Monday, February 12, 2007

Printed-on-the-Spot Books Are Given to Young Utah Students

Utah State University's Center for Open and Sustainable Learning Microlibrary has a 2007 goal of delivering 5,000 "printed-on-the-spot" books to Utah's elementary school students. In addition to getting books into the hands of young readers, the project seems to build an excitement about books in the classrooms lucky enough to receive a visit from the traveling print shop.

Project Director David Wiley Sr. manages more than 20,000 holdings - enough books to stretch the length of several football fields. Yet his "library" weighs fewer than 100 pounds and easily fits on a rolling cart or in the trunk of his car.

A laptop, printer, paper cutter, heat-binding tool and a DVD loaded with best-loved books - available to the public free through Project Gutenberg - combine to make the traditional Bookmobile look like a lumbering giant.
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Gutenberg offerings - books with expired copyrights - are converted into a format that can be printed and bound inside of 10 minutes, Wiley Jr. said.

There's no need for a warehouse to store inventory and no cost to ship books, because the Microlibrary prints requests only - for pennies on the dollar.

“The whole administrative cost of cataloging a book, checking it out, getting it returned and back on the shelf is more than the cost of printing the book and giving it to somebody,” Wiley Jr. said. “So putting something like this in a rural library would be super cost effective.”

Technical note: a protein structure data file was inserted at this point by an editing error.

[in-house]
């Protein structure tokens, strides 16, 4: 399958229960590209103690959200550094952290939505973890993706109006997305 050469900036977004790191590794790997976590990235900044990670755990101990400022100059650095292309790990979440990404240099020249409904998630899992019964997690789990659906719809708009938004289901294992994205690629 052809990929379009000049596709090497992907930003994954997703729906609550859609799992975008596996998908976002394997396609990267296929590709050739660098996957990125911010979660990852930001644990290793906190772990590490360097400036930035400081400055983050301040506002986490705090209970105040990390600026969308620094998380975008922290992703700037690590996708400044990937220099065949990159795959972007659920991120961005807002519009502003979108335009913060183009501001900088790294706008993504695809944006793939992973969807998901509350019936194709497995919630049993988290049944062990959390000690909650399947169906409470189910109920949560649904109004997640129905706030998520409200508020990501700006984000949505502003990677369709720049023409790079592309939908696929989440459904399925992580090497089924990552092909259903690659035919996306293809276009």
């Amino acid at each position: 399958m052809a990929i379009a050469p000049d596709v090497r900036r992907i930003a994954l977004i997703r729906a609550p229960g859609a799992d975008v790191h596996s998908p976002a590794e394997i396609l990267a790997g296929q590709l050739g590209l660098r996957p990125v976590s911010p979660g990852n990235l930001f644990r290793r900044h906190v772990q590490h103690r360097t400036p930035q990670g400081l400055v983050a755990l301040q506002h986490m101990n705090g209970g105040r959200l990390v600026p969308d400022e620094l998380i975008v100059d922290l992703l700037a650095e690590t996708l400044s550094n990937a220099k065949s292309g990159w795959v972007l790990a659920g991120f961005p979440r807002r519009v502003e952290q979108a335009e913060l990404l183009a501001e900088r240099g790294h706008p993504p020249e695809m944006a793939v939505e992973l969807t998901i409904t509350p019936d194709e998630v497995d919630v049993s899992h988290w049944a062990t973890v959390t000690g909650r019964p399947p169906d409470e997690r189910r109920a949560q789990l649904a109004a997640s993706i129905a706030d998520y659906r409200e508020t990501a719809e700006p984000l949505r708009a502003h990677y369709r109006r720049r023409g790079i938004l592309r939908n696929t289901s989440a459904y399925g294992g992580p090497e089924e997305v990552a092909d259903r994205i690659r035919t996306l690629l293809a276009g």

Technology continues to find new ways to put books into the hands and minds of young readers, ways that could only be dreamed about just a few years ago. Check here for all the details, including some great pictures, of exactly how this project works.

2 comments:

  1. It's neat to see this project getting picked up by folks from all over. You have probably already heard of it, but I also recommend bookmooch.com for trading books. Still, nothing beats having your very own microlibrary :-)

    Cheers,

    Tom Caswell
    COSL Support Engineer

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  2. Tom, I really think you guys are doing something great with this project and I wish you all the best. Here's hoping that it catches on and becomes a long term benefit to students all over the country. Good luck.

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